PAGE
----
You will have multiple love affairs with yourself, a lot of which will be with convenience whom you will drop once “the one” comes around. Sometimes, you may even fool yourself into believing you have found “the one” when you think you have a solid idea of who you are and where you’re heading. Hopefully, you will continue to take yourself on such proper dates where interaction and asking legitimate questions is required. They should help you discern the difference between convenience and the one.

Well, it was a pleasure; hopefully your date was a success and happy Valentine’s day!!

Beautifully selfish

Once, a very close friend told me I was selfish. (To be fair, I called her selfish first)

My response without hesitation was: “I know”

She then asked, “Do you not feel bad that people think you’re selfish?”

“No” I replied.

Our conversation irritated my life for the remainder of the day. I couldn’t even enjoy the earlier peacefulness of not feeling bad. I began to reflect on my actions with a selfishness scanner trying to understand why people would think I was selfish.

After all the reflecting, I came to the conclusion that it was a colossal waste of my damn time.

So, I stopped lying to myself and focused on what was really bothering me.

I wasn’t doing all of this reflecting because I wanted to “understand why people would think I was selfish”.

I was doing it for my own benefit; there I go being selfish again!

I was doing it to understand why I didn’t hesitate to admit I was selfish .

It was all to better understand my self-concept.


Your self concept is essentially your own perception or idea of who you are. It is the set of beliefs you hold about you that guide your interactions with yourself and other people. I think it is fluid and self-serving by nature which is why I am amazed at our audacity to call each other selfish.

I realized two things during my reflection. First, I hold a completely different definition of selfishness when it comes to myself (talk about self-serving :). I had long chosen to ignore the negative connotation of selfishness that has especially put women at a disadvantage and embraced its spiritual positivity. Being unselfish does not make you a good person. The inability to be selfish has a lot more to do with a lack of self worth than it does with being a good person. Selfishness means having enough self-respect to choose YOU; to purposefully seek self-validation, self-understanding, and self-love.

The second thing I realized is even based on my own definition, I still was not nearly as beautifully selfish as I hoped to be. I still didn’t do everything for my own satisfaction with a complete lack of consideration for other people’s opinion, admiration, or validation. Truthfully, the majority of us do not even have the strength to be this selfish. The idea of seeking ourselves with a lack of consideration for others can be so frightening that we’d rather hide behind pretend self love, wallow in self pity, do things to impress people, compare ourselves to other people, and entertain people’s grandiosity. We’d rather compromise even when we get the shorter end of the stick because the alternative is ourselves and that’s not good enough.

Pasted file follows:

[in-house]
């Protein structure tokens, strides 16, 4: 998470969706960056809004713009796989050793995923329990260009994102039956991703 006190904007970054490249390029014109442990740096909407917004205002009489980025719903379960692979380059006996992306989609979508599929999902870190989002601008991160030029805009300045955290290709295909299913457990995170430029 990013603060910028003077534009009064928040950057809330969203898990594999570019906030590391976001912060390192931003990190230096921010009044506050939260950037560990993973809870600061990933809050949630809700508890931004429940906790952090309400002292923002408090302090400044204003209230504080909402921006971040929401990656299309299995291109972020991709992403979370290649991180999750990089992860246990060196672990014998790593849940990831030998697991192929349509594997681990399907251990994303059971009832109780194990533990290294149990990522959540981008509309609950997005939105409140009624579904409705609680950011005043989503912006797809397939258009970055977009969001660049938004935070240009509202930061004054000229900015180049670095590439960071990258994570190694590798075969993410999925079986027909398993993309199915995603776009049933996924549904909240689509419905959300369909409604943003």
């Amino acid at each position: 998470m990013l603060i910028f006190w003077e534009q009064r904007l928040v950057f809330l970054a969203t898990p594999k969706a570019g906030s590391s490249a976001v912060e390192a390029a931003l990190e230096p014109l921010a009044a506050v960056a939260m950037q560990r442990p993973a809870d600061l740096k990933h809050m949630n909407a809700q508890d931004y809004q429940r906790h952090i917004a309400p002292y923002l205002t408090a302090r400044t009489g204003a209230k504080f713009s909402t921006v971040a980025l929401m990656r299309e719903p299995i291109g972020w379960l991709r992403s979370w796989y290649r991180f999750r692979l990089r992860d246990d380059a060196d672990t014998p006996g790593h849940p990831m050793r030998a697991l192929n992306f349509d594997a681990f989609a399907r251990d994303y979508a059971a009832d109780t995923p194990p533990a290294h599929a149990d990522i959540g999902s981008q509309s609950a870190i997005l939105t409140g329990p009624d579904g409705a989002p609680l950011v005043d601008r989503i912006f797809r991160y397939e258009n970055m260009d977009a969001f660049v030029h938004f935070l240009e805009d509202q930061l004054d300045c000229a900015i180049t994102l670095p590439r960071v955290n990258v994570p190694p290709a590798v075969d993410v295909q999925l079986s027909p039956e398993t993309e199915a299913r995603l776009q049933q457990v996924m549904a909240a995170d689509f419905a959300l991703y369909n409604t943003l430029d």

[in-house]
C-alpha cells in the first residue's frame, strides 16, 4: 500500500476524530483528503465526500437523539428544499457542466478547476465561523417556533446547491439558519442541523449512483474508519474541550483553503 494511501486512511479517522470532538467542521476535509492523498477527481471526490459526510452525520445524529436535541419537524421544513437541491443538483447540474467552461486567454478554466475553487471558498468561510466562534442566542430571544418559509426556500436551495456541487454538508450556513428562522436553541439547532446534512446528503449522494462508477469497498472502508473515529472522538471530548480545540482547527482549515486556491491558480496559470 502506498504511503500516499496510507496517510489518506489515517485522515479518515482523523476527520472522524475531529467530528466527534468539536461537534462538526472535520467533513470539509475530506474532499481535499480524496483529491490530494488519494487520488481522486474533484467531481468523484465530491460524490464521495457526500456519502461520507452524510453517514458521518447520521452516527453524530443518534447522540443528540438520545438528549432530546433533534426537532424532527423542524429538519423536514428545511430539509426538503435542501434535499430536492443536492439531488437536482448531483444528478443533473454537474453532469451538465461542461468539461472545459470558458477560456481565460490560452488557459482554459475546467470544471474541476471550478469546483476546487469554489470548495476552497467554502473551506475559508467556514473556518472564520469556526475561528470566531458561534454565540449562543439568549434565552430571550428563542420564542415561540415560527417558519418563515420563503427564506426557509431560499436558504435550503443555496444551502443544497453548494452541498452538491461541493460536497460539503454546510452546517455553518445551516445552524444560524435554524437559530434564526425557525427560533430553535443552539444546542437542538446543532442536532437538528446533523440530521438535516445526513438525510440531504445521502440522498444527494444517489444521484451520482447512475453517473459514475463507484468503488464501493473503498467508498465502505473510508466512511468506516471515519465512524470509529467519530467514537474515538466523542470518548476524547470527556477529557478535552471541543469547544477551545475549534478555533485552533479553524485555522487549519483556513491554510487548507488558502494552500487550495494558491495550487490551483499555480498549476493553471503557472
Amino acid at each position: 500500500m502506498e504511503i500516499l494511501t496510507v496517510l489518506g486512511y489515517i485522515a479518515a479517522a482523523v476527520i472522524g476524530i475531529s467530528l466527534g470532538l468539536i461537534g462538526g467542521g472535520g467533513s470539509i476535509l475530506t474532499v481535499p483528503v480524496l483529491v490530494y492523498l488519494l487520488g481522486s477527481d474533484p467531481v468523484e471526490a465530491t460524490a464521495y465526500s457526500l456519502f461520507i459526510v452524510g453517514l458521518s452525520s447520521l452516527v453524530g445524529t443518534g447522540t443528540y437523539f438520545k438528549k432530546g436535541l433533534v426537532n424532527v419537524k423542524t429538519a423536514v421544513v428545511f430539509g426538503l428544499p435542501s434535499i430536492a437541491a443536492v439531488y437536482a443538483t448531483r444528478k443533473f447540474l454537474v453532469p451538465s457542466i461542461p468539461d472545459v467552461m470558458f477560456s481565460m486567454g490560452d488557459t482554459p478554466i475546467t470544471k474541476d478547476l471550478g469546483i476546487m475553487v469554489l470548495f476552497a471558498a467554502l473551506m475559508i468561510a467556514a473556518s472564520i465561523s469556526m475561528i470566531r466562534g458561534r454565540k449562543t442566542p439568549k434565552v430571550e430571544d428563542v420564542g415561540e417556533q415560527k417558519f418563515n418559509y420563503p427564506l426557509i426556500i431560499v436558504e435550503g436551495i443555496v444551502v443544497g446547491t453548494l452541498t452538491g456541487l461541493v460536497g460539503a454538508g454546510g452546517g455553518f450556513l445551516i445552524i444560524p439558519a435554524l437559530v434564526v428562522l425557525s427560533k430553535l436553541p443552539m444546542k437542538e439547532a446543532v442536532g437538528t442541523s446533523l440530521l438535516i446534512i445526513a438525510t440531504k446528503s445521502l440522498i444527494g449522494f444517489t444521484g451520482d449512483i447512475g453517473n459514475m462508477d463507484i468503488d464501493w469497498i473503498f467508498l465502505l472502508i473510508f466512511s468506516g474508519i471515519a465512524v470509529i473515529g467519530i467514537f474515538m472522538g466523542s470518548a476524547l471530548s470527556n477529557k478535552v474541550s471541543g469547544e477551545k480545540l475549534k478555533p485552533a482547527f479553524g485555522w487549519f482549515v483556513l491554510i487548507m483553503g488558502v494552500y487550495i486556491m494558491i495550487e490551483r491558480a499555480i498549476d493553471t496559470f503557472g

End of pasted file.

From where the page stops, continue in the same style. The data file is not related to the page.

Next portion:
I’m sure millions before me have asked why it is so hard to let go of emotionally draining situations. The only answer that makes sense to me is we invest too much of our own significance into other people. We attach too much of our value to the way people react to us. The more you can attribute your worth to yourself, the more important you become to your own advancement, the more faith and control you have, the more engaged you become in your own wellbeing, and the more willing you are to let go.
I enjoy seeing people describe scenarios when it’s “okay to be selfish”. All I see is “wannabe selfish” people running toward selfishness for comfort as if it’s a defense mechanism. It’s hilarious because unfortunately I can relate. The scenarios they describe are usually final attempts at self-love, peace of mind, or preservation. Selfishness is not an armor you should put on when you’ve had enough; it is a commitment to yourself. I make it a habit to study and define my self concept because I am not okay living in a world where I run to selfishness for comfort. I am not okay “loving and accepting” myself because someone “empowered” me to do so. I want selfishness to become my way of life so I can truly understand and design my self-concept. I guess admitting I was selfish was some strange first step “speak it into existence” phenomenon.
You should know though, one of the biggest reasons I admitted to it was simply because I really didn’t feel like arguing with my friend that day lol.